Mid-May brings the return of the ovenbird. A diminutive non-descript forest dweller, the ovenbird migrates at night and announces his arrival on the breeding territory with a loud proclamation of “teacher, teacher, teacher.” (You can hear it here.) So loud that it is possible to hear this fellow from the open window of a passing car. Despite its loud call finding this bird can occupy large portions of a person’s day. They remain relatively motionless while singing and blend well with their surroundings.
Those surroundings are mature hardwood forests. Ovenbirds prefer large uninterrupted forests even though they defend a relatively small home territory. Shady glens may be home to several pairs of ovenbirds, and you might hear them defending their chosen places from rivals.
If you’re lucky enough to see an ovenbird you’ll discover a sparrow-sized bird with an olive green back and a white breast marked with black streaks. The eye is ringed with white and the top of the head has two dark lines. In the hand you’d notice a bright orange patch of feathers outlined by the two bold black lines on the top of the head. I’ve seen a few ovenbirds in the forest and the orange patch has never been apparent.
The ovenbird makes a ground nest and adds a lid of leaves and grasses to aid in concealment. It is this unusual nest that gives the ovenbird its name. The early naturalists were reminded of a Dutch oven when they encountered these nests. I’ve never actually stumbled across an ovenbird’s nest. And “stumbled across” is the right expression since they are disguised and very difficult to locate. Almost everyone who has discovered a nest has done so by nearly stepping upon it, causing its occupant to flee. Like the killdeer she may pretend to have a broken wing and try to lead you away from her home. Don’t be fooled, concentrate on the spot you first saw the bird, perhaps you’ll find her nest.
When ovenbirds move about on the ground they walk with style. They move across the forest floor with aplomb, stepping high, head bobbing, tail often raised. Like a dancer, their movements are measured and graceful. Pausing to assess their terrain they disrupt this image of pomposity by bobbing their tail. The scientific name for their genus is Seiurus and it means, “to wave the tail”.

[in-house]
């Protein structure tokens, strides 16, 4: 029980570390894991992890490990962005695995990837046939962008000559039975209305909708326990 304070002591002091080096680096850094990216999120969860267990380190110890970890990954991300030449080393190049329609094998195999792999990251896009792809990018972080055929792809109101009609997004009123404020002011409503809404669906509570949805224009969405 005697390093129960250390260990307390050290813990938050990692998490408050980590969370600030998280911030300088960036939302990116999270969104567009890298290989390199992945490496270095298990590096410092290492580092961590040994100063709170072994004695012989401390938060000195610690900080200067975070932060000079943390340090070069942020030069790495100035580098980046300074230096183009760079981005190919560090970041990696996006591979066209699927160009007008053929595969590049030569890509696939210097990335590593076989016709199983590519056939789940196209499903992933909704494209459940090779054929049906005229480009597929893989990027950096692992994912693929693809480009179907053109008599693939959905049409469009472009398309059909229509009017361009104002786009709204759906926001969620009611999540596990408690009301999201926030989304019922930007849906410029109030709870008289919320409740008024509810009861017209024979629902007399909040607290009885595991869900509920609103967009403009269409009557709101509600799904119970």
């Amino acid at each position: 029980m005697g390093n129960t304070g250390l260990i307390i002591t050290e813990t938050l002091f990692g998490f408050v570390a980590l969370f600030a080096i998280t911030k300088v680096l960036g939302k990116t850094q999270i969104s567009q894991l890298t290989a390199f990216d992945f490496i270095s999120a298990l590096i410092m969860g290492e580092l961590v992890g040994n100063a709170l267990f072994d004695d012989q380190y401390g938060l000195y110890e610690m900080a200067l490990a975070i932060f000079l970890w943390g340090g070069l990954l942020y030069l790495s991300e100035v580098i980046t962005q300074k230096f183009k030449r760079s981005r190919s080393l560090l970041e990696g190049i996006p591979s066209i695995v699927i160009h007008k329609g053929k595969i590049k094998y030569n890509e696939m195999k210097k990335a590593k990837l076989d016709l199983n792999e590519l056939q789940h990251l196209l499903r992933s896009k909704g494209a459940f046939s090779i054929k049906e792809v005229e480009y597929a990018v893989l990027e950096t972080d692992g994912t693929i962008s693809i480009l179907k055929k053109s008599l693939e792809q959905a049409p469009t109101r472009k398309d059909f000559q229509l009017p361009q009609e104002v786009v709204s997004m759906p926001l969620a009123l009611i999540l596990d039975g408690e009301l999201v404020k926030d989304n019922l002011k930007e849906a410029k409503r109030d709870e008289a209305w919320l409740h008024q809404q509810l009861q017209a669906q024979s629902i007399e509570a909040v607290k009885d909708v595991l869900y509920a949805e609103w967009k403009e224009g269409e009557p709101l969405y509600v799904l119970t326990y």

One feature of the ovenbird remains mysterious. That is the so- called “flight song”. John Burroughs describes it as follows. “Wait till the inspiration of the flight song is upon it. What a change! Up it goes through the branches of the trees, leaping from limb to limb, faster and faster, till it shoots from the tree-tops fifty or more feet in the air above them, and bursts into an ecstasy of song, rapid, ringing, lyrical; no more like its habitual song than a match is like a rocket…” Quite a description and the change is so complete that it left Thoreau baffled. He mentions hearing the song of the “night warbler” at least fifteen times in his journals. He became so obsessed with trying to identify the bird doing the singing that his good friend Ralph Waldo Emerson cautioned him that he should stop trying to find out what bird it was lest he make the discovery and thereafter lose all interest in life.
I have yet to become obsessed with the flight song of the ovenbird, but I will certainly be listening dawn and dusk to see if I can pick it out from among all the other birds certain to be singing in the month of May.
John Latimer is well known throughout northern Minnesota for his phenology work. John appears weekly on KAXE radio in Grand Rapids, and audio and twitter archives are available here. We hope his work will be a frequent feature on MyMinnesotaWoods. This article also appeared in the Duluth Senior Journal. It is printed with the author’s permission.